and often beautifully handcrafted, is alternately raised high
and then lowered to oxygenate the liquid, producing an aromatic
brew with light froth.
Mark Moxon, travel writer, notes, “The north African
tea ceremony is well known to be the oil in the cogs of commerce
from Morocco to Egypt; it spread along with the Sahara's nomadic
tribes from the Berbers in the northwest to the Tuareg in
the Sahara, and if you ever try to buy a carpet in a carpet
shop or a pair of slippers in a souq, you'll be offered tea.
It's an unavoidable part of life in desert Africa. The Tuareg
are particularly into their tea ceremonies, and as you wander
through countries where the Tuareg proliferate, such as Mauritania,
Niger and Mali, you see people brewing tea everywhere.”
Multi-cultural Indian tea
Tea landed in India just as soon as the East India Company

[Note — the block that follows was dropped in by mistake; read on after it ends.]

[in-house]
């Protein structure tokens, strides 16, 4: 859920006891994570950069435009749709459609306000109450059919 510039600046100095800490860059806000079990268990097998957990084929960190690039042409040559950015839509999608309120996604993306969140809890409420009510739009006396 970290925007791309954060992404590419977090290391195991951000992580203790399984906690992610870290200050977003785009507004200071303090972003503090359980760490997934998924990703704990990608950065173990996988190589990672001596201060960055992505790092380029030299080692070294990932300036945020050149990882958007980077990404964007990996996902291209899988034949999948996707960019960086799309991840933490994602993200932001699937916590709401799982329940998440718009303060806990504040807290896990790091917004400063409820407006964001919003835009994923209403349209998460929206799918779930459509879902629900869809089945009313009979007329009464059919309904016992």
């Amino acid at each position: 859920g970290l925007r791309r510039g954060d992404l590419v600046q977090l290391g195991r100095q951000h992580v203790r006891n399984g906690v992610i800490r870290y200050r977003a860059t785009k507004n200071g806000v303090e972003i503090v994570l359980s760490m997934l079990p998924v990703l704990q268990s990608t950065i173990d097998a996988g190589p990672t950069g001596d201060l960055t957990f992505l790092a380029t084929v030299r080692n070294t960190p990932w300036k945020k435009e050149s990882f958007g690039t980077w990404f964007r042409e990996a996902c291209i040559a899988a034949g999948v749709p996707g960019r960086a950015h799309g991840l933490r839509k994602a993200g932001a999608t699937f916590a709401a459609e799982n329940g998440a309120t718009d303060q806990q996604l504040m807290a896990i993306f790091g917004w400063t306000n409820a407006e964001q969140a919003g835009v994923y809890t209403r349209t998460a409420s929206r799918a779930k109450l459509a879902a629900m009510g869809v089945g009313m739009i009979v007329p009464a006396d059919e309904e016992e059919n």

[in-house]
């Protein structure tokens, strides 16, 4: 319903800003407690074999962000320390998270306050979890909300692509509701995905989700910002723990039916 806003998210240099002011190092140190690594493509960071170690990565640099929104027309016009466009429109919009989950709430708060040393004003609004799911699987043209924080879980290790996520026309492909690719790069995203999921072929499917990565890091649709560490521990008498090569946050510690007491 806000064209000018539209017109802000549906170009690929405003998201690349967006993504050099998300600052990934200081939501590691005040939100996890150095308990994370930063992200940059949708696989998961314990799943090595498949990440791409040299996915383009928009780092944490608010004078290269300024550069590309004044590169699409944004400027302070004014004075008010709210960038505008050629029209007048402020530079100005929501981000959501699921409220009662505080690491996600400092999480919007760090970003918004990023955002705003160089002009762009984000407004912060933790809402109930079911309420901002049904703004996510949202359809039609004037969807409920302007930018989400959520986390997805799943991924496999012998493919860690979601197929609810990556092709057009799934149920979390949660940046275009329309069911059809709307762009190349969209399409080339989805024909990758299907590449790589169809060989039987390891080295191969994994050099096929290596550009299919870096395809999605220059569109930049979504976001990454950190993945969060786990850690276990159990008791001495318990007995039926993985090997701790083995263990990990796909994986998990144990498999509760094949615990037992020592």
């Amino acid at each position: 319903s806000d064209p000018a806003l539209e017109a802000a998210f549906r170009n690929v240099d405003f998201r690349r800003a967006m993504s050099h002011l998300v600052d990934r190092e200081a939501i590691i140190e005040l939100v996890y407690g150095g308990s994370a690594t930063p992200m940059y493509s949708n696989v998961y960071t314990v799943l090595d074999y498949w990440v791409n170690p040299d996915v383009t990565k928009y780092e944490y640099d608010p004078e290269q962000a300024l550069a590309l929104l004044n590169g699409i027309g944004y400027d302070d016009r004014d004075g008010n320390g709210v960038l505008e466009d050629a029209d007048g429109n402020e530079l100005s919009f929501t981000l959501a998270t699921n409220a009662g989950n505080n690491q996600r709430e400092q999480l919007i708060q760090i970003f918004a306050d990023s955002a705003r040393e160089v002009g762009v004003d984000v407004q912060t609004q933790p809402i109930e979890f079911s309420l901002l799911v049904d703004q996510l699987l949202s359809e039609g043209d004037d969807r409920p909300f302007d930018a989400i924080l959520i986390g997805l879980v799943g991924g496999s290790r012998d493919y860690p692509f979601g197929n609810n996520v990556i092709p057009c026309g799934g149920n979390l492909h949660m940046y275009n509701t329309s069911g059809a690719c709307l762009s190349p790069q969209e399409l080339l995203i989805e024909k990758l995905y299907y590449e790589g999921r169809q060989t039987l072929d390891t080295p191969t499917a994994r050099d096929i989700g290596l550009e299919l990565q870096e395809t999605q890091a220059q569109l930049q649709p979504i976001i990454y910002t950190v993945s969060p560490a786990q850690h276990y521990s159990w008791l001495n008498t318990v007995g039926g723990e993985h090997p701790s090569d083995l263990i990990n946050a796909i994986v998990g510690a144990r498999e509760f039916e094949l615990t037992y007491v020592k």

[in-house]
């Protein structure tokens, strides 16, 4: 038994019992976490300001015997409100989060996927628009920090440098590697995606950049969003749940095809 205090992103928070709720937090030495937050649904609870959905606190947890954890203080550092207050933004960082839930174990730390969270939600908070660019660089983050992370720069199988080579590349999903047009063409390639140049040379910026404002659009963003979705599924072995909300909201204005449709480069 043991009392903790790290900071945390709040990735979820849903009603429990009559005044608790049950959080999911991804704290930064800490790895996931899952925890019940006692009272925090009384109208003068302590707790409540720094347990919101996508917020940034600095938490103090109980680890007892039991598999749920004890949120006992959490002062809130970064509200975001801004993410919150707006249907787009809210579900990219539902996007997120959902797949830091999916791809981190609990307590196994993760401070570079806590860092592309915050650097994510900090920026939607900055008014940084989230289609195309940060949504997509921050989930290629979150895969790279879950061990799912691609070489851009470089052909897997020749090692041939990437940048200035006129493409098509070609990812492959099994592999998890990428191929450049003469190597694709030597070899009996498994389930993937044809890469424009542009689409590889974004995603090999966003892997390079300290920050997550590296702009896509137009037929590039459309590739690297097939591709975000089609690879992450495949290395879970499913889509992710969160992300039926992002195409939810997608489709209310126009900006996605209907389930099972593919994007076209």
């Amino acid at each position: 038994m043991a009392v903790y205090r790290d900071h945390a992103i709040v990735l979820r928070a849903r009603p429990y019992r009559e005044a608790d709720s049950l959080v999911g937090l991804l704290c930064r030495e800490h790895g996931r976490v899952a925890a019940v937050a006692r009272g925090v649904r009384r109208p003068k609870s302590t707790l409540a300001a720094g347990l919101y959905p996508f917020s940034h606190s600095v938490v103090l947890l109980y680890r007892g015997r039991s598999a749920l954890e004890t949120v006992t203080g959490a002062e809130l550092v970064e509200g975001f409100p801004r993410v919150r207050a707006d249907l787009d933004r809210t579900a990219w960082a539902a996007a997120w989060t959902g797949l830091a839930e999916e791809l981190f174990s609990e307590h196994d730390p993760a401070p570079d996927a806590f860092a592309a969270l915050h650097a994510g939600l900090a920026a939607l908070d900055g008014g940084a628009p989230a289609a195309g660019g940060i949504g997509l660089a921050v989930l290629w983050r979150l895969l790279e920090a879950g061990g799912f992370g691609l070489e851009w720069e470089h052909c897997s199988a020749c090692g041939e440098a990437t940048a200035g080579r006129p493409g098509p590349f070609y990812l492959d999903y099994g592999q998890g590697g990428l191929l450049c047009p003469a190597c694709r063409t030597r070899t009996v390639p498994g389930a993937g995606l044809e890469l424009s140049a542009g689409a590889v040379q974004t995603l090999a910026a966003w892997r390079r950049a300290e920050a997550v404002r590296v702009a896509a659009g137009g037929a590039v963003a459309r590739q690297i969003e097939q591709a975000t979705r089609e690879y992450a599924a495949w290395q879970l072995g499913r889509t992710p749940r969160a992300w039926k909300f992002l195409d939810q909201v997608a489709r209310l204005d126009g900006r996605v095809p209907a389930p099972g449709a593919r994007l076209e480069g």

opened up the trade route to India. The headquarters of the
Company were initially established at Surat on the west coast
state of Gujarat in 1612, before being shifted to Bombay in
1674. Ovington recorded in 1689 that “tea was taken
by the banias (business people) of Surat without sugar, or
mixed with a small quantity of conserved lemons, and that
tea with some spices added was used against headache, gravel
and gripe.” Certainly, it was Chinese green tea that
first entered India, as Gujarat is thousands of kilometers
from Assam, and commercial black tea production did not start
in India till two centuries later. Interestingly, the people
of Gujarat still remain one of the highest consumers of tea
in India, with the concoction usually flavoured with cardamom
and ginger. Gujarat, then, is most likely where masala chai
originated, with spice as the dominant factor, the tea leaf
being secondary. For masala chai, black tea is brewed along